ARLINGTON, Va., June 18, 2009 – House Energy and Commerce Communications Subcommittee Chairman Rick Boucher, D-Va., has no plans to influence the Federal Communications Commission’s development of a national broadband plan.
But speaking Thursday morning at the Pike and Fischer Broadband Policy Summit here, he made clear his experience representing a rural district informs his ideas on how the FCC should assist the National Telecommunications and Information Administration and Rural Utilities Service in defining unserved and underserved markets.
Boucher reiterated his belief in broadband as the “new essential American infrastructure,” which he said is of equal importance to this century as rural electrification and universal telephone service was to the last.
In the new economy, the “corridors of commercial opportunity” will be defined more and more by broadband, he said.
The $7.25 billion appropriated for broadband in the American Reinvestment and Recovery Act is “an historic opportunity” to improve America’s rankings among [Organization for Economic Cooperation and Development] nations, Boucher said. America must improve her OECD rankings “for the sake of our national economy,” he urged. “I know we can do better.”
Boucher is “hopeful” that NTIA and RUS will develop “complementary” standards for grant and loan making criteria, and which he said should be released “in the next few weeks.” While he acknowledged there are differences in goals between the NTIA and RUS programs, Boucher was optimistic that grant rules will be harmonized “to the greatest possible extent.”
RUS should play an important role in reaching unserved areas, Boucher said. He held up the RUS Community Connect program as an example of a “very successful” way to deploy broadband to rural districts like his. For “a few hundred thousand dollars,” the program has enabled communities with only a few hundred residents to become served “with extraordinary efficiency,” he said. This has been particularly true in Boucher’s district, he said. “I’m glad to see [RUS] has [funding] in this program.”
But the criteria for Community Connect are too restrictive, he said. Under current guidelines, communities where 25 percent of homes can receive some form of broadband are considered served, rand therefore excluded from Community Connect. The FCC should help NTIA and RUS develop a “common sense definition” that avoids such problems in the future.
Underserved markets can be defined by a number of metrics, Boucher said. Absence of competition, unreasonable prices, or low speeds could all indicate that a community is underserved, he suggested.
Standards for Broadband Technology Opportunity Program-funded projects should adhere to the statutorily mandated openness guidelines, Boucher said.
But the guidelines, which use the FCC’s four principles on network neutrality as a baseline, should not lead to “overly burdensome” regulations that discourage private sector participation. Private sector applicants have the most knowledge and experience to deploy broadband, Boucher said. “It’s important that private sector entities apply,” he urged.
The stimulus is also only one piece of the broadband puzzle, Boucher said. He called for reform of the Universal Service Fund to make broadband services eligible for subsidies. A bill he co-sponsored with Rep. Lee Terry, R-Neb., did not make much headway when it was introduced a few years ago, but Boucher said that passage of USF reform legislation is “now within reach.”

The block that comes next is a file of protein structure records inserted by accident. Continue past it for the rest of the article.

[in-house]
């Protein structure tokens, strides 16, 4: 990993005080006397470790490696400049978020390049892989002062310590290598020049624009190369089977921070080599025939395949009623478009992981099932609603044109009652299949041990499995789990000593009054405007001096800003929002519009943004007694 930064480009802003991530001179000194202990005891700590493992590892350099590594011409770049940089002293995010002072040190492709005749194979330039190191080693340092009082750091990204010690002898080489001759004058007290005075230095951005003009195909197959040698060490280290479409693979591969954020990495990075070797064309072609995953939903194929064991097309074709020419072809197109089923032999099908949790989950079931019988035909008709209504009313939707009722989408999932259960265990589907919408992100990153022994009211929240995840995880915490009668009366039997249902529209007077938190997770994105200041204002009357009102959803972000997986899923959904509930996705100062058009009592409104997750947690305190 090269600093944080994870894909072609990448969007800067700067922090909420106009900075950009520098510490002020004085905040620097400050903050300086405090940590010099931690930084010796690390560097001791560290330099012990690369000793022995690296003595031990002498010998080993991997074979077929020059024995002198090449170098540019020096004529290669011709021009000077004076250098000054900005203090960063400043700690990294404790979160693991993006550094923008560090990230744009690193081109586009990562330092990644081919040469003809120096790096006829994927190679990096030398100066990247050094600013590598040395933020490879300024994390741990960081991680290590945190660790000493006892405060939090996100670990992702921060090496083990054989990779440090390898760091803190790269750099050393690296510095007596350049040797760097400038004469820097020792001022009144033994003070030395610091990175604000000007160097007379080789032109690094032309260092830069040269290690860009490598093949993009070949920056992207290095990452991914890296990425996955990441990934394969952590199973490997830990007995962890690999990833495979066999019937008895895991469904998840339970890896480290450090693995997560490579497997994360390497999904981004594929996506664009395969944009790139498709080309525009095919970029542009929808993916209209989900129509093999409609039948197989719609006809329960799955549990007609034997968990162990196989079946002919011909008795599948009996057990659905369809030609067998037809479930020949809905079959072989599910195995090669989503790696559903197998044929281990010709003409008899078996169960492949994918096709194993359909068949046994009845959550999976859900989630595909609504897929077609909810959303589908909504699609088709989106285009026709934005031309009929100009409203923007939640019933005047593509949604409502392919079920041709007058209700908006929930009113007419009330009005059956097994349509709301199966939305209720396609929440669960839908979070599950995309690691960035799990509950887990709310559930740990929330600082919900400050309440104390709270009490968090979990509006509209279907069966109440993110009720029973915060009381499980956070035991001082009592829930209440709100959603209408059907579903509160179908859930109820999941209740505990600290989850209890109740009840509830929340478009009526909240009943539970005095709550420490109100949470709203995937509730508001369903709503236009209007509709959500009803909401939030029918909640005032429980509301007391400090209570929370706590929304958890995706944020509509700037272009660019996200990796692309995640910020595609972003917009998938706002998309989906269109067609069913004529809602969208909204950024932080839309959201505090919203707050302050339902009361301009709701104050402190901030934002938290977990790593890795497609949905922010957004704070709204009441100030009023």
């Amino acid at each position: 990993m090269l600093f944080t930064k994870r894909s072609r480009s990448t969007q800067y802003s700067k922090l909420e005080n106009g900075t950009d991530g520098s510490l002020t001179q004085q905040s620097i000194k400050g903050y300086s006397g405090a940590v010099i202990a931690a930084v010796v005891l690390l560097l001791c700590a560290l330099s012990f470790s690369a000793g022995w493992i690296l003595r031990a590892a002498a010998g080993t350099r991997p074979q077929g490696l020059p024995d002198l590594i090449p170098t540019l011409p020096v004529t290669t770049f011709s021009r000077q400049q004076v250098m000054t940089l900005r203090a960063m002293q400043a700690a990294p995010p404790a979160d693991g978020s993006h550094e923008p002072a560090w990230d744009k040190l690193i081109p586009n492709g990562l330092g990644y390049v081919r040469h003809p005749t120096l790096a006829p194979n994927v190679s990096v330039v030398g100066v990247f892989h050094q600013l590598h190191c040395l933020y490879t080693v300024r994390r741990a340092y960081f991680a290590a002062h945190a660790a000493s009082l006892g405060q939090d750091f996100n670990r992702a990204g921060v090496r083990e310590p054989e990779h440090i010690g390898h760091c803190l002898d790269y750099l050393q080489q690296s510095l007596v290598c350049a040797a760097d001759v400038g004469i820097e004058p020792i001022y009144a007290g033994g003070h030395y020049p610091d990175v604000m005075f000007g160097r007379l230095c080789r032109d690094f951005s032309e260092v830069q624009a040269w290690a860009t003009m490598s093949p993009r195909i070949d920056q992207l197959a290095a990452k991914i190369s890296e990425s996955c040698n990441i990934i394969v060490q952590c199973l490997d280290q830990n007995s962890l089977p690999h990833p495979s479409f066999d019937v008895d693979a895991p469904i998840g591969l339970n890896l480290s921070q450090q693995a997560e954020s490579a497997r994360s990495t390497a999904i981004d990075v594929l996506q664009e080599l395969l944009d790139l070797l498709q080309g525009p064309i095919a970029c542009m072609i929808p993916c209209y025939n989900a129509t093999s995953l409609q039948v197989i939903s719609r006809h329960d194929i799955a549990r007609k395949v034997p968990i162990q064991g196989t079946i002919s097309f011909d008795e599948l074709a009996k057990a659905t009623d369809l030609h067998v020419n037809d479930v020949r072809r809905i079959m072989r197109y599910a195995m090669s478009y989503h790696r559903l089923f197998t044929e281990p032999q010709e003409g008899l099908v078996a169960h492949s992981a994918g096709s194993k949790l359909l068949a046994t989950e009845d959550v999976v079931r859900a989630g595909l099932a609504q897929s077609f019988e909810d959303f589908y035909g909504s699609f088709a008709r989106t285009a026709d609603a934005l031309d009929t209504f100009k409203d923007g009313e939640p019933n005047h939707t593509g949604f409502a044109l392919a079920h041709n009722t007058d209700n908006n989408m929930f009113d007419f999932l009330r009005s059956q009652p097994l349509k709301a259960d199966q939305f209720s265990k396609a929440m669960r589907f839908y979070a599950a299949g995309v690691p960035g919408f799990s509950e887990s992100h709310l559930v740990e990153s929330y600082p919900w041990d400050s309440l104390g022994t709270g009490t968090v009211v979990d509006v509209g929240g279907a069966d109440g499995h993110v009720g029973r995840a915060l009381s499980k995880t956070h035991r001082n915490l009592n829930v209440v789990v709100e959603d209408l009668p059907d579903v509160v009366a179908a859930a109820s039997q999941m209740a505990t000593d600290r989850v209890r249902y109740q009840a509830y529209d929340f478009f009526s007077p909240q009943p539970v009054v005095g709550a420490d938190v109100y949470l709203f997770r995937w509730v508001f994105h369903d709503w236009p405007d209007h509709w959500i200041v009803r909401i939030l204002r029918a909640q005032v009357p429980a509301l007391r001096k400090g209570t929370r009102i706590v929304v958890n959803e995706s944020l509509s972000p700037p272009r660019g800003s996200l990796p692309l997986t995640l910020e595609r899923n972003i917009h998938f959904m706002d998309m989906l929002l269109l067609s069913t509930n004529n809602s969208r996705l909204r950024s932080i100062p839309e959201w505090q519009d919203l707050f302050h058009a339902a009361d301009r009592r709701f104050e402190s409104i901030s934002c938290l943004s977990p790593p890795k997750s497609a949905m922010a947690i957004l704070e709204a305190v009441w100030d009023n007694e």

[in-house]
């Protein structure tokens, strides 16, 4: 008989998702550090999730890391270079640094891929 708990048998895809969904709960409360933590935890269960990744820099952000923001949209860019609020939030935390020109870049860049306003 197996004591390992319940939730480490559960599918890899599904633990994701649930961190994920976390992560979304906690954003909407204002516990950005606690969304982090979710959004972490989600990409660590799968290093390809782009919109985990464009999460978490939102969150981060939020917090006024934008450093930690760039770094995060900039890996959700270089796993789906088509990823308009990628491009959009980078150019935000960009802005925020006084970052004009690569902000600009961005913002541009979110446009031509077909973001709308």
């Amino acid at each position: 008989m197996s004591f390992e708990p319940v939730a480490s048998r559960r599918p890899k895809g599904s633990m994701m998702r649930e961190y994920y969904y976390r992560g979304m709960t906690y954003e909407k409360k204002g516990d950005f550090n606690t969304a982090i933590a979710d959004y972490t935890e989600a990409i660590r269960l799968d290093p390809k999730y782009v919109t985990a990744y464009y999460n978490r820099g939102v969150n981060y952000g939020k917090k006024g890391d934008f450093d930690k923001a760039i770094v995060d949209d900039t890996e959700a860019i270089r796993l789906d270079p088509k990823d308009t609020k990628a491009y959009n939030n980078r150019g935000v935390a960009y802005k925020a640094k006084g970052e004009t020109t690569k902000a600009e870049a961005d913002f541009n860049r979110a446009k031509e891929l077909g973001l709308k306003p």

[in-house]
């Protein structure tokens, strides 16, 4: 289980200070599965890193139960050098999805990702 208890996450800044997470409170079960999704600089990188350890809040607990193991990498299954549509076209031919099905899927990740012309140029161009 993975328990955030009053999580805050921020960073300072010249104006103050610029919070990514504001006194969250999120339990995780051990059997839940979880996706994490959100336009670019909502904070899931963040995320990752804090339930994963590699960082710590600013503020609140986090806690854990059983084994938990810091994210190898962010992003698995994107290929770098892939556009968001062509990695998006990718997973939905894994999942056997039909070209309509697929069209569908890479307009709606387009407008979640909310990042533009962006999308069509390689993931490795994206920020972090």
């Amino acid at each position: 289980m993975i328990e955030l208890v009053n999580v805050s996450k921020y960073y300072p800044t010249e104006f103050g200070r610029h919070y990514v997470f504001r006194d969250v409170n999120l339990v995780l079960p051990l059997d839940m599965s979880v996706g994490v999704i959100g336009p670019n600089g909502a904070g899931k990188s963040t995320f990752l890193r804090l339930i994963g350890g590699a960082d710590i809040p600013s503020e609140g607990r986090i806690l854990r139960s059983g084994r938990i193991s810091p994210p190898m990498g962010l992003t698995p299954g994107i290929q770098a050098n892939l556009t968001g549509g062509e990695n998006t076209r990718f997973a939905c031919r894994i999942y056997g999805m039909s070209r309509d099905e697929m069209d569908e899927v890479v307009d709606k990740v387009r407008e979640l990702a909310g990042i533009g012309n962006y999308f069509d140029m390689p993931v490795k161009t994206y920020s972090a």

Boucher also announced he would be signing on as a sponsor of Rep. Anna Eshoo’s Broadband Conduit Deployment Act, which his Senate colleague Mark Warner, D-Va., introduced Monday with Sen. Amy Klobuchar, D-Minn.
And while Boucher made clear his intent that FCC Chairman-designate Julius Genachowski (D) to “take the lead” in developing a national broadband plan, he did not rule out legislative action on network neutrality “at the proper time” if conversations among stakeholders do not cause them to “narrow the gap” in the debate.
Ninth Circuit Court of Appeals Denies Efforts to Eliminate California Net Neutrality Law
A coalition of telecommunication trade associations were unable to sway the court.
April 20, 2022 – The U.S. Court of Appeals for the Ninth Circuit on Wednesday denied the efforts of telecommunications trade groups to to rehear its prior decision upholding California’s 2018 net neutrality law.
In January, the court turned back industry trade groups, including US Telecom, the cable industry groups NCTA and ACA Connects, and the wireless association CTIA, who had sought to overturn California’s SB 822 on the grounds that the Federal Communications Commission federal rules on net neutrality conflict with California’s state level rules.
Then, the appeals court found that because the FCC determined – in a prior ruling during the Trump administration – that it no longer had authority over broadband consumer protection, California’s broadband consumer protection law could go into effect.
On Wednesday, the appeals court refused to reconsider whether the California law had been preempted by the FCC’s decision.
In January 2018, the FCC – administered by then-Commissioner Ajit Pai – rescinded rules put in place in 2015 by the Obama administration that had reclassified broadband services from “information services” to “telecommunication services.” The latter category is subject to far more regulations.
Later that year, California passed SB 822, putting net neutrality requirements in place for California consumers, even after the rules had been gutted at the federal level by the FCC.
On the federal level, the D.C. Circuit Court of Appeals upheld the Trump administration’s removal of net neutrality requirements in October 2019. Although the Pai FCC’s reclassification was largely upheld by the D.C. circuit court, the victory was tempered by the court’s decision, by a two-to-one margin, to vacate the FCC’s having purported to preempt “any state or local requirements that are inconsistent with [the FCC’s] de-regulatory approach.”
In a tweet about Wednesday’s ruling, FCC Chairman Jessica Rosenworcel said:
- The 9th Circuit just denied the effort to rehear its decision upholding California’s #netneutrality law. This is big. Because when the FCC rolled back its open internet policies, states stepped in. I support net neutrality and we need once again to make it the law of the land.